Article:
First, it was found that the Home Office’s approach in its initial decision making in aligning the refusal of a British passport to the consideration and then commencement of deprivation of citizenship was unlawful at least until such time as any statutory appeal against that decision had been finally determined:
84. ... It is unlawful and irrational for the Defendant to deny access to a British passport on the basis of the institution of deprivation proceedings. It is inconsistent with the statutory scheme which allows for a merits-based appeal, the exercise of which suspends the effect of the deprivation process. Secondly, there is no reference in the Defendant’s own policy statements to the initiation of deprivation proceedings as being a ground for refusing to issue a passport. Thirdly, it would lead to the prolonged denial of access to one of the principal benefits of citizenship, namely a passport. Fourthly, it would effectively impose the consequences of a final deprivation order in circumstances where ultimately, following appeal, no such deprivation order might be made 
100. ... the fact that the Defendant was considering making such an order is not a ground of itself to refuse to issue a passport. Nor indeed is the making of such an order. Under section 40 BNA 1981, the use of false representations does not, without more, render citizenship a nullity, nor does it necessarily lead to deprivation of citizenship. In any event deprivation of citizenship does not occur until all rights of appeal have been exhausted.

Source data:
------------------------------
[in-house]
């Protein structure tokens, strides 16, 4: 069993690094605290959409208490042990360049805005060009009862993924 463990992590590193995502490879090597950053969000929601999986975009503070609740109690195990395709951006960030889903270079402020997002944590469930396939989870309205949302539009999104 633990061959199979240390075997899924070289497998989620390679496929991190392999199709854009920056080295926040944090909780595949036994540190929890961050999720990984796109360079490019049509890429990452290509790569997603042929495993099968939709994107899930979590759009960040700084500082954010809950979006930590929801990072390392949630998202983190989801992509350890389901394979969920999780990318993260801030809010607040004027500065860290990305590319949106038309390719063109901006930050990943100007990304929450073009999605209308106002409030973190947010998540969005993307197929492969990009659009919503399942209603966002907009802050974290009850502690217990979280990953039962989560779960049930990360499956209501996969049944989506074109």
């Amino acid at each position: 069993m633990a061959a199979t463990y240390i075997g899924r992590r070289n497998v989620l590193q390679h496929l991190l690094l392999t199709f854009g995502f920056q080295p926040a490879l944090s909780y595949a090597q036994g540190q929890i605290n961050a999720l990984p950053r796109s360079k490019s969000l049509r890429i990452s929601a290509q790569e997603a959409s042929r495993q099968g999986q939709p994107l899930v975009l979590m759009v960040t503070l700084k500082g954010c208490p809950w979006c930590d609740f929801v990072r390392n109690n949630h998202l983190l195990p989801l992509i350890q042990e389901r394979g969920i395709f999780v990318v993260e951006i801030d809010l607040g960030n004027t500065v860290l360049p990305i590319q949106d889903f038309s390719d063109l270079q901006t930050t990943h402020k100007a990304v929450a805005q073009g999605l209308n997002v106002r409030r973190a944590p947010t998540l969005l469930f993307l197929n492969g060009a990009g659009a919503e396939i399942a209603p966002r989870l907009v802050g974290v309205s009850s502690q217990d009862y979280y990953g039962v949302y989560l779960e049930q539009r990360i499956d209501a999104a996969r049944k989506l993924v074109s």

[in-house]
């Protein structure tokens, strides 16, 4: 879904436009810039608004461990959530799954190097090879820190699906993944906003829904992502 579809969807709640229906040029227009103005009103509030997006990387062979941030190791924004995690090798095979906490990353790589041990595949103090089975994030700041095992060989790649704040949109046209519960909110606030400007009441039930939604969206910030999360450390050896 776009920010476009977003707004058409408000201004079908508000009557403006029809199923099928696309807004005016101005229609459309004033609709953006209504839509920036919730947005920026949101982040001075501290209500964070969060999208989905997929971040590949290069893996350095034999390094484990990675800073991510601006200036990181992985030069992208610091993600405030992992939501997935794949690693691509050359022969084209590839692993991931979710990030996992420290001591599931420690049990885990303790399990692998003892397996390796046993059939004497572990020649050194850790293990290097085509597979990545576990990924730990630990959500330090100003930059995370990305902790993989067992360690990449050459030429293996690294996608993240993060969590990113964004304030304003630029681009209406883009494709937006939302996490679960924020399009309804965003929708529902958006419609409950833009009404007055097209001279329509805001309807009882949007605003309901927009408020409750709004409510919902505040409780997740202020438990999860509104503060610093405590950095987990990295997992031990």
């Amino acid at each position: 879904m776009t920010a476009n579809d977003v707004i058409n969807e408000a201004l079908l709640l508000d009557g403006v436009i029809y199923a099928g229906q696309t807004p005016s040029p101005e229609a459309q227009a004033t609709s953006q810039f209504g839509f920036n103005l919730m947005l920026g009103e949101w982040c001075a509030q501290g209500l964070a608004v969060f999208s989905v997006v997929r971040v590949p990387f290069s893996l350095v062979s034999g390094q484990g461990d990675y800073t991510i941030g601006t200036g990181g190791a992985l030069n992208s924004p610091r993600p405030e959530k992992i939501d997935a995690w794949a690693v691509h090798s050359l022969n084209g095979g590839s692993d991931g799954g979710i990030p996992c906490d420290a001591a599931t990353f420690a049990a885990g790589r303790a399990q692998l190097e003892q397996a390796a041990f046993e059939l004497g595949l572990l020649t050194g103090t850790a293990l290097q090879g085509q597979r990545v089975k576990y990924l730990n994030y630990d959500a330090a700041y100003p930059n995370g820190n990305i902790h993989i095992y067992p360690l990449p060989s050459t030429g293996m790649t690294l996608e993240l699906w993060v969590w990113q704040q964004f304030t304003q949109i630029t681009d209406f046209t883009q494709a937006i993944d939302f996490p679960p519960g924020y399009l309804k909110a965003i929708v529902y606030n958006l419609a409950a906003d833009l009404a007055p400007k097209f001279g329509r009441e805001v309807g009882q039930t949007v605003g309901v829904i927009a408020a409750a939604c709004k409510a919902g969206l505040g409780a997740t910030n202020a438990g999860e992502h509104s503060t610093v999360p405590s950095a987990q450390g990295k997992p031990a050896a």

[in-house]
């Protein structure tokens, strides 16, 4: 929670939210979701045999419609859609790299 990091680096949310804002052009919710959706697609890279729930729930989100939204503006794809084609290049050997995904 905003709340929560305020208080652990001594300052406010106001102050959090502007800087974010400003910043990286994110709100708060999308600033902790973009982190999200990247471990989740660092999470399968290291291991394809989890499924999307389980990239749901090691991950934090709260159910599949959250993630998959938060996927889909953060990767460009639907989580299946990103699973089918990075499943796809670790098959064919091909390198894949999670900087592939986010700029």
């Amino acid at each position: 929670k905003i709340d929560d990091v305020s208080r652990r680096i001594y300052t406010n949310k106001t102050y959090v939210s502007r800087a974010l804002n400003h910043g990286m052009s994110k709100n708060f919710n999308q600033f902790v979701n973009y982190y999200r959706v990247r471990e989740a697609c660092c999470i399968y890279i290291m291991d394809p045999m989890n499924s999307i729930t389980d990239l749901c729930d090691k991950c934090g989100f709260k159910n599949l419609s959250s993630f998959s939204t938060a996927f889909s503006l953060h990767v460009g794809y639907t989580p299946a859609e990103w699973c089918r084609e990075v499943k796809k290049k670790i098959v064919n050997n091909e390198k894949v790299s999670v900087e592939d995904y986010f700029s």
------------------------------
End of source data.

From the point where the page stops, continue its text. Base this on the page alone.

The Court proceeded then to hold that the Home Office’s case that there was a public interest in denying a passport as a consequence of an applicant’s past perpetration of a deception in order to secure status and citizenship was also unsustainable.
In particular, Morris J rejected the Home Office’s case that the parameters of its Written Ministerial Statement, which described the circumstances in which a passport could be declined, were such as to allow for refusal of persons found to have secured British Citizenship by deception.